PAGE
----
This week Colin shows us how to make your own set of contact poi. This is the method he uses himself and makes a really good set of poi, plus it’s fun to do it yourself!
Things You Will Need
– Stage balls – The eozoe 90mm stage balls are my favourite, but you can use pretty much any brand/size.
– Rope – For juggling poi I like to use 10.5mm static or semi-static rope. It is quite stiff and I find this helps with juggling. The most important thing for this method of making poi is that it has a plastic core as this will be how we make the attachment work.
– Handles – There are lots of options for handles depending on your preference.
I use the 3d printed “Penguin stubby XL” handles designed by Prop Box Approved in the USA.
– Tools – A drill and a “HSS” drill bit.
The thing to remember here is that your drill bit should be slightly smaller than your rope.
ie. 10.5mm rope > 10mm drill bit.
An old kitchen Knife.
Your knife will get covered in melted plastic during the prosess so one that you dont mind getting destroyed.
Make sure that it has an insulated handle.
A small sharp craft knife.
Useful for cleaning up any small imperfections when you drill the ball.
Some electrical tape.
Drill a hole in the ball.
Having a sharp HSS drill bit and going nice and slowly will help to get a nice clean hole.
You can use the craft knife to clean up and little bits.
The hole can be made anywhere but I would also make sure that you avoid the seam on the ball.
Melt one end of the rope.
This is going to be the part that goes inside the ball.
Make sure that the area you do this in is well ventilated as the melting plastic gives off some unpleasant fumes.
You are going to heat up your kitchen knife, I use my kitchen hob for this.
And then heat up the end of the rope.
When both are hot and the plastic on the rope is starting to melt you are going to use the knife to flatten out the end of the rope and make a melted plastic ridge on the end of the rope.
By the end of this you will want the plastic ridge to protrude out around the end of the rope by about 1-2mm the entire way round.
This will be the part that holds the ball on to your rope.
Put your handle on to the rope.
To do this I take the other end of the rope and just thread the handle on.
Depending on the size of rope and the size of the hole in your handle you may need to drill the handle out a bit so that the rope will fit.
Attaching the ball.
So once your melted end of the rope has cooled and is solid. You can put it into the ball.
I find the easiest way to do this is to take the melted end at an small angle to the ball so you can try and hook one side under first and then twist the ball to get the rest in.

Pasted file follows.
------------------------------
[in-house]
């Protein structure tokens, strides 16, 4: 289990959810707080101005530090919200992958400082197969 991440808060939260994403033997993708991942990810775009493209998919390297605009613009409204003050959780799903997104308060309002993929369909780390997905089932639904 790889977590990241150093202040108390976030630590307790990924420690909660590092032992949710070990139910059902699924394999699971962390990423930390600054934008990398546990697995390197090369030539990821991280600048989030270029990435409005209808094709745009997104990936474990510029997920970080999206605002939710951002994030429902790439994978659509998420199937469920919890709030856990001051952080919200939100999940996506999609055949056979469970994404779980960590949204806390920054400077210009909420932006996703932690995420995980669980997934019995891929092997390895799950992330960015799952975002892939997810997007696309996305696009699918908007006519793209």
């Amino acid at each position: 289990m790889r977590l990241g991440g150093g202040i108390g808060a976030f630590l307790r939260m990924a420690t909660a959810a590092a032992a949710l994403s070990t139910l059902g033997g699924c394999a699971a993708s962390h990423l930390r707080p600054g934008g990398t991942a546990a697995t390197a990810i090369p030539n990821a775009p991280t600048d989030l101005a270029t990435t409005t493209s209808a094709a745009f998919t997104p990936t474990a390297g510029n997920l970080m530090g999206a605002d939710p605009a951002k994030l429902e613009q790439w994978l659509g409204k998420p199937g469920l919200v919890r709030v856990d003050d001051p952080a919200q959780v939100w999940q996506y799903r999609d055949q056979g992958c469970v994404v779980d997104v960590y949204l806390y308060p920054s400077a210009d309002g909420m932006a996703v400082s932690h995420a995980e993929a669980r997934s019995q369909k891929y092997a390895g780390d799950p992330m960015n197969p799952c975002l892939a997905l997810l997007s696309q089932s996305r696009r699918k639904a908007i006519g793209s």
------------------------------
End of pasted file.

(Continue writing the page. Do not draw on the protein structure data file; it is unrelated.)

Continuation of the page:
This will take a fair amount of force to push the melted end inside however if you really don’t think it is going to go then you should stop and make some adjustments to the size of the hole in the ball or the melted bit on the end of your rope using the small craft knife.
Set the length of your poi.
I always like to use one of my old poi to set the length of my new ones however if you dont have an old set to do this with. Somewhere between the “full length of your arm” and “hand to elbow” is generally a good length.
It is always best to start with something that is too long as it is easy to shorten them later on but you cant make them longer after the rope is cut.
When you find a length that is right for you mark this on the rope with your pen and slide the handle down towards the ball end just to get it out of the way.
I then like to put a wrap of tape around the rope either side of where you are planning on cutting the rope, this just helps to hold everything together while you are cutting it.
Finishing the handles
Heat your knife back up again and use it to cut through the rope where you handle mark is, Making sure to melt any loose frayed ends back into the rope on the excess side.
Then to finishe the handle we are going to use the same technique as step 2 to make a melted plastic ridge on the handle end of your rope.
You can make this a bit lager than the one that went into the ball end of your poi if you want but again I find that 1-2mm is more than enough overhang to stop the handle pulling through.
Well thanks Colin! We hop you found this useful. If you’re looking to pick up some parts for your own DIY poi project check out our selection here.